Veteran composer and songwriter Jim Funk was considering a number of mixing console options for Studio A at his newly built Funk Studios in Salt Lake City, ultimately deciding to implement a 48-channel Solid State Logic (SSL) Duality.
Funk’s selection process began with discussions with Phill Scholes, SSL’s Los Angeles-based vice president of Technical Operations. “After a few conversations I was a lot more educated on SSL, their preamps and what the Duality could offer,” says Funk, who recently unveiled the flagship control room with a Duality Pro-Station SuperAnalogue console as its centerpiece.
Initially conceived as a two-room facility, since expanded to three, Funk Studios can handle projects of all styles and types, from vocal overdubs and mixing all the way up to large orchestral and choral tracking sessions. Jerry Steckling of JSX Audio designed the complex, which offers the 1,300-square-foot Studio A tracking space, dubbed The Stage, offering 23-foot ceilings, custom variable acoustics and four iso booths, one housing a Yamaha C7 grand piano with Disklavier.
Funk and his staff were already predisposed toward SSL consoles, having installed an XL Desk in Studio B a year before the Duality arrived. “I think a big part of the decision to go with the Duality was the experience I was having on the XL Desk for the first year that I was working for the company,” says recording engineer Stoker White, who works for Funk’s musical theater production track-recording business.
“I was using a variety of outboard mic pres but always returning and summing through the XL Desk,” White continues. “As far as using it as returns while I was tracking, I loved the easy availability of the bus compressor. When we started looking at SSL consoles for Studio A, having used the XL Desk for a year, I felt really comfortable with the sound I’d been getting.”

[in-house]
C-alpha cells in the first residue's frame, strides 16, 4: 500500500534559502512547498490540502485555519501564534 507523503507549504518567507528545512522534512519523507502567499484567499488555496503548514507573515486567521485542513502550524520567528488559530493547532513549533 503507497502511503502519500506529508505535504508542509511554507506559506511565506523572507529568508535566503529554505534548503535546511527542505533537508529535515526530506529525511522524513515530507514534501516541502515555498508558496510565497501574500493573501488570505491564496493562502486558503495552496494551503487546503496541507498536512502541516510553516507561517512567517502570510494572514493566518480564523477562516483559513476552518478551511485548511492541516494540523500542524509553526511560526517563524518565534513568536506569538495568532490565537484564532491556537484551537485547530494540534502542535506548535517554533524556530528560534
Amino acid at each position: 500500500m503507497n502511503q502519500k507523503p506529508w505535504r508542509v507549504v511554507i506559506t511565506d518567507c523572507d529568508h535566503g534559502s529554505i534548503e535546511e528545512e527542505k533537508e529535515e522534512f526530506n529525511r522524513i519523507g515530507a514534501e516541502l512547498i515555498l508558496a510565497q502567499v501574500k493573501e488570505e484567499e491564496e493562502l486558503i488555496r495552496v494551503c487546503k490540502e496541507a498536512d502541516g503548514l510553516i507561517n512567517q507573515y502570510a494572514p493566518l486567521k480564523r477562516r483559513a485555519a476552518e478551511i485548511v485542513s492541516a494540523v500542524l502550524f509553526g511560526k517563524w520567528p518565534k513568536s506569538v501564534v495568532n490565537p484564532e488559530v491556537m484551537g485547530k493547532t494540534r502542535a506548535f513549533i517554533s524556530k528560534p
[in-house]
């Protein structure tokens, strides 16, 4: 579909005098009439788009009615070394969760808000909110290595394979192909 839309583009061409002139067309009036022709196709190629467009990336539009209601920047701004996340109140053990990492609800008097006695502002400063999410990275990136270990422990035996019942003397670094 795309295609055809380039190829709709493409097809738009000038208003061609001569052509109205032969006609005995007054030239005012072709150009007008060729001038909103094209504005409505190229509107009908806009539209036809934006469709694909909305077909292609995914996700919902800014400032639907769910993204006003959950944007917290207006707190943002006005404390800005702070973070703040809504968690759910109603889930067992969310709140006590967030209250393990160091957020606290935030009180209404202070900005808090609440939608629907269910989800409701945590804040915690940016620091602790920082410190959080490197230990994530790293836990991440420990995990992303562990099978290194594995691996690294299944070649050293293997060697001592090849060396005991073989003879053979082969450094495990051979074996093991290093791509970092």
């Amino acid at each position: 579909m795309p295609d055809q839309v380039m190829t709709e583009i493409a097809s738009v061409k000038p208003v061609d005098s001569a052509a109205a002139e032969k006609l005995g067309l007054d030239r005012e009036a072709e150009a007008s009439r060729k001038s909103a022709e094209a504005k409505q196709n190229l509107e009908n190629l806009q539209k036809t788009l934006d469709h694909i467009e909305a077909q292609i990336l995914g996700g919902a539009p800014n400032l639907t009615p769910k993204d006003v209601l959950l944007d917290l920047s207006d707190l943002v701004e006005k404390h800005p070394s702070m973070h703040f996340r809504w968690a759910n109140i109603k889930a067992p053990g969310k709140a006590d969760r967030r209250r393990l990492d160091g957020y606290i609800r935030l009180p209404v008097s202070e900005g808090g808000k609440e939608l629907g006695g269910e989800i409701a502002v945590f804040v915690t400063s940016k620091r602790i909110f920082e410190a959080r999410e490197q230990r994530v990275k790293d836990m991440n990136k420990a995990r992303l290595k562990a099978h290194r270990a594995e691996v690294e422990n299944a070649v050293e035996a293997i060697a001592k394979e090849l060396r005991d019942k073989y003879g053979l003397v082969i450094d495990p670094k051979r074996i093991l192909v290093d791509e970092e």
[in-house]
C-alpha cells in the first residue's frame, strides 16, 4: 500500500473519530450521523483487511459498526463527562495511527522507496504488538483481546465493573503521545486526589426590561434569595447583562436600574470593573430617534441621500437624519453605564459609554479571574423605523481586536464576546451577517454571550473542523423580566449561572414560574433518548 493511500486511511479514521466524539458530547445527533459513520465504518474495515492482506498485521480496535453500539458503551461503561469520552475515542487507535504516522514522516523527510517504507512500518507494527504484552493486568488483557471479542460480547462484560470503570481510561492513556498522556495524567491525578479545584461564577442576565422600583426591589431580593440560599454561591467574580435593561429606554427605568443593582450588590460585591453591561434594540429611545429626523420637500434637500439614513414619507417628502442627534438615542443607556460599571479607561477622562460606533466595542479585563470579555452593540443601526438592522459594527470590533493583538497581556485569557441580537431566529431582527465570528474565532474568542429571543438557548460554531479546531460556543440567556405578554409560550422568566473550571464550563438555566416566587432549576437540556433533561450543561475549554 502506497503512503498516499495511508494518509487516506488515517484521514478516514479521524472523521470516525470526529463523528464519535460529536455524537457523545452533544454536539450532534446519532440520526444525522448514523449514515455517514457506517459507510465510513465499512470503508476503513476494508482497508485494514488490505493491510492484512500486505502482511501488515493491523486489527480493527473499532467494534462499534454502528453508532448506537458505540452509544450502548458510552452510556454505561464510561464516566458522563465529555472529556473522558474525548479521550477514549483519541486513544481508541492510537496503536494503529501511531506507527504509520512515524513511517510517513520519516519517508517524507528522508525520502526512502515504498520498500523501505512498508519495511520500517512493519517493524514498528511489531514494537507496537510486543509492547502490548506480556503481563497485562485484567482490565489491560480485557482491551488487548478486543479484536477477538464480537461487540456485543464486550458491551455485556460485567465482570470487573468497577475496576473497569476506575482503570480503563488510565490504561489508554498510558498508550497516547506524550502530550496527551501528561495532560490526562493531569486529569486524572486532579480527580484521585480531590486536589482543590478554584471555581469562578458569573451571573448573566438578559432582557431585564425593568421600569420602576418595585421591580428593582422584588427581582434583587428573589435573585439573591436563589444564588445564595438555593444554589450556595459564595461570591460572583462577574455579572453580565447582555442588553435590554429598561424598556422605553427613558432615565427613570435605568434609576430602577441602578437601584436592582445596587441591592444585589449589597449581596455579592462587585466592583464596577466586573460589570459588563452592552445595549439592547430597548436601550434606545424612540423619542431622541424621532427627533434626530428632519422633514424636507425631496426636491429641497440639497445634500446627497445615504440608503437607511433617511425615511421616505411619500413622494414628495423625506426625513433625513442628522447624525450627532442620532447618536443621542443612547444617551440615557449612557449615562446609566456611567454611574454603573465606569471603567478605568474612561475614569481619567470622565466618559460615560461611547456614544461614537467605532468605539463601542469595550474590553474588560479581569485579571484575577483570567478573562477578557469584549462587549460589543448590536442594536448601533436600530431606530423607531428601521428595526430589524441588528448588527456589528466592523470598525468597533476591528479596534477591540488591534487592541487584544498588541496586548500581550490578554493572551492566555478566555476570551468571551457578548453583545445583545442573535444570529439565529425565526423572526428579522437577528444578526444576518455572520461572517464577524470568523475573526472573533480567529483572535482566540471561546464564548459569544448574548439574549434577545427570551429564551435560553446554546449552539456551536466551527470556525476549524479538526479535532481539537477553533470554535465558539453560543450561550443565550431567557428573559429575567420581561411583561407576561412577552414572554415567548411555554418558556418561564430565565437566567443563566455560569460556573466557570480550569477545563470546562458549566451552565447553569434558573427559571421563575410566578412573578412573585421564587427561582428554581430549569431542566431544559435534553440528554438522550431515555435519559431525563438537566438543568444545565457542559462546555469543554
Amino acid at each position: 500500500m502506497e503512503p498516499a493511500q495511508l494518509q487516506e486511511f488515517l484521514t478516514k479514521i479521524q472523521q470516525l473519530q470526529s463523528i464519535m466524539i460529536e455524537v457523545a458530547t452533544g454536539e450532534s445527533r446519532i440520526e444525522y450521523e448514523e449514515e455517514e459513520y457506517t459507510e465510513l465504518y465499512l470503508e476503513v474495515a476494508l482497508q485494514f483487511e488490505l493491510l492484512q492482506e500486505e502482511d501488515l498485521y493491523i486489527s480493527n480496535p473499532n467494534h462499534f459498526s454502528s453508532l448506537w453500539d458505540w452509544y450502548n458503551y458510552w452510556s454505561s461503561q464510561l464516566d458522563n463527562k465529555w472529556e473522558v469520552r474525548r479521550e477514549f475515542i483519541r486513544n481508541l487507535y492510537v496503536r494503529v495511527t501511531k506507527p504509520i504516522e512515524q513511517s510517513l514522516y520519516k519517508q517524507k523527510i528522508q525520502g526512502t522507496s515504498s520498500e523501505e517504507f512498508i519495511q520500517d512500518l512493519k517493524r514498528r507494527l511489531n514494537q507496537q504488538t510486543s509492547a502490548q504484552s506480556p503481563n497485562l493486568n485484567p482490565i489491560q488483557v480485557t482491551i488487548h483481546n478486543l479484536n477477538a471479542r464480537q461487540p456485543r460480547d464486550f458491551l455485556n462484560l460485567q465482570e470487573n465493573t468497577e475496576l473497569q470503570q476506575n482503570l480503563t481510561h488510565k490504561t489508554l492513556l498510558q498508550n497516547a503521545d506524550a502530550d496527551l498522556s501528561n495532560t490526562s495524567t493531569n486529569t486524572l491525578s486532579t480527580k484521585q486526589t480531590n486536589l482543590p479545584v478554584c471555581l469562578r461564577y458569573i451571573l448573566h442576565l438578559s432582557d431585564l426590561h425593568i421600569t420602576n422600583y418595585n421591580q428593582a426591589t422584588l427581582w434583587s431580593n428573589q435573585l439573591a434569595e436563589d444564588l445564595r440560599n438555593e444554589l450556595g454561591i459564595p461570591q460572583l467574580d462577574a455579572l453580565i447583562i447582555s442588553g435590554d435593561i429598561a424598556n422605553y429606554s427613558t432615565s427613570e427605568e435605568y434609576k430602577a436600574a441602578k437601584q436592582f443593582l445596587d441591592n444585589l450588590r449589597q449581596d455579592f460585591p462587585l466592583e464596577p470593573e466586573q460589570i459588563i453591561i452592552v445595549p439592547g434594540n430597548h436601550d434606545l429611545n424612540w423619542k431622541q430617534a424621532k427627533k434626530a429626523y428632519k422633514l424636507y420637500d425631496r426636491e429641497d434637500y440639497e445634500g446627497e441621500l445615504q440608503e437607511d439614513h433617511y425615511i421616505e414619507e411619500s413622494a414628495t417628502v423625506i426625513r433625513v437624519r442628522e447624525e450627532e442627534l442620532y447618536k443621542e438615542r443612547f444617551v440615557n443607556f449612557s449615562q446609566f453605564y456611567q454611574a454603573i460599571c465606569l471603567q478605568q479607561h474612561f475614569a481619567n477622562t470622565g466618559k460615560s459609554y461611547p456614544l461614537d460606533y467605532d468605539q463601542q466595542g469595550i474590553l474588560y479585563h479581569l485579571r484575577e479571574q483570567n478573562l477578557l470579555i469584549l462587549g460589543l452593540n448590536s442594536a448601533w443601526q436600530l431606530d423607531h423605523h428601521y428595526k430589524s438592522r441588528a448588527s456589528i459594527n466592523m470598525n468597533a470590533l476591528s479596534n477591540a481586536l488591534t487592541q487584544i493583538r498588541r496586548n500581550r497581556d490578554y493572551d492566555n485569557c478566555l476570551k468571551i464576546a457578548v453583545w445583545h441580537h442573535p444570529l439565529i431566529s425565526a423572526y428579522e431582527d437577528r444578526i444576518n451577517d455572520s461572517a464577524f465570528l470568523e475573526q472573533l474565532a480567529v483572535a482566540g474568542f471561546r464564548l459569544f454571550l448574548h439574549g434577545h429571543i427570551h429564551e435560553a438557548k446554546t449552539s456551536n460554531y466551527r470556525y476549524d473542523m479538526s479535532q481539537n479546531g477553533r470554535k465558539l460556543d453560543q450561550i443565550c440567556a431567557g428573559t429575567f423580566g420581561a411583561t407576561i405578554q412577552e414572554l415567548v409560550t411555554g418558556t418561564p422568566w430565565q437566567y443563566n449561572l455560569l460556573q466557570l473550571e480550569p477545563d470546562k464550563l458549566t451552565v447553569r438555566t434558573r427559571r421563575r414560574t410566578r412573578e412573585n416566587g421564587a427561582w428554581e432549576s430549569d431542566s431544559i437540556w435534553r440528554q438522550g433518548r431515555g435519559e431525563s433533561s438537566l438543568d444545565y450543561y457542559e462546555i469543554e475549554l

Freelance recording and mixing engineer Michael Greene primarily works out of Studio C, which accommodates immersive IMAX 12.0 and Dolby Atmos 7.1.4 mixing projects as well as overdubbing, using its associated iso booth, equipped with a Yamaha grand piano, or tielines from The Stage. Greene’s large-scale tracking projects in Studio A have include jazz records as well as film and video game scores.
“I’ve done a couple of jazz records that were tracked live off the floor where I’ve done a live mix back into Pro Tools. Most of the time that’s the mix that gets released. Part of that is budget, but part of it is because it just sounds great,” he says. “The overall sonics really work for me. The console sounds super warm and clear. It has a lot of warmth and bigness, but it still has a lot of clarity, without being harsh.”
Both engineers also enjoy working with the Pro-Station, a version of Duality that offers an alternate center section layout, wrapping the two bays of 24-channels around the operator. “The HUI integration in the Duality is spectacular,” says Greene. “I don’t even realize or ever feel like I’m using HUI protocol, which I couldn’t say when I have used it with other control surfaces. It’s really bullet-proof and integrated in a way that’s really stable and effective.”
Studio A’s control room also includes a wide selection of outboard equipment and a deep microphone locker. “I had 110 mic preamps before we bought the Duality,” reports Funk, “as well as different compression and EQ options.”
Newer pieces including nearfield monitors, cabling and other items were acquired through Performance Audio in Salt Lake City. “They’ve been great friends over the years and have always supported me in my craziness,” he says. Gadget Hopkins, Executive Vice President at Westlake Pro in Los Angeles, also supported the new build-out. “Westlake held our hand through the whole construction period. That’s how I met Jerry Steckling,” says Funk.
“Jerry has made something stunning and beautiful with both the control room and the studio,” says Greene. “Jim and Jerry have built a really special room, one of those rare rooms where everything shines and sounds beautiful.”